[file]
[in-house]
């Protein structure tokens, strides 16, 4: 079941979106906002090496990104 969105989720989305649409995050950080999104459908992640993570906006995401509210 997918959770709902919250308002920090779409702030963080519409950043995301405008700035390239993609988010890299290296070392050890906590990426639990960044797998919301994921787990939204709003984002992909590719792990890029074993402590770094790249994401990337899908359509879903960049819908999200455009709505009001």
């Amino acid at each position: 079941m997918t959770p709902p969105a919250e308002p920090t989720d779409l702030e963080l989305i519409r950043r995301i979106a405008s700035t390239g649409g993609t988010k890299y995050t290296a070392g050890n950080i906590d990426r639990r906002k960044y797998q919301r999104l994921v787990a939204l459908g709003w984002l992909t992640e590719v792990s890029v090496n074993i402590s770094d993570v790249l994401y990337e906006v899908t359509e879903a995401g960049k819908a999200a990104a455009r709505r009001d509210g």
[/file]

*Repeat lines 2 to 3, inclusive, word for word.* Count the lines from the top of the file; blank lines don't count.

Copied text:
């Protein structure tokens, strides 16, 4: 079941979106906002090496990104 969105989720989305649409995050950080999104459908992640993570906006995401509210 997918959770709902919250308002920090779409702030963080519409950043995301405008700035390239993609988010890299290296070392050890906590990426639990960044797998919301994921787990939204709003984002992909590719792990890029074993402590770094790249994401990337899908359509879903960049819908999200455009709505009001």
């Amino acid at each position: 079941m997918t959770p709902p969105a919250e308002p920090t989720d779409l702030e963080l989305i519409r950043r995301i979106a405008s700035t390239g649409g993609t988010k890299y995050t290296a070392g050890n950080i906590d990426r639990r906002k960044y797998q919301r999104l994921v787990a939204l459908g709003w984002l992909t992640e590719v792990s890029v090496n074993i402590s770094d993570v790249l994401y990337e906006v899908t359509e879903a995401g960049k819908a999200a990104a455009r709505r009001d509210g």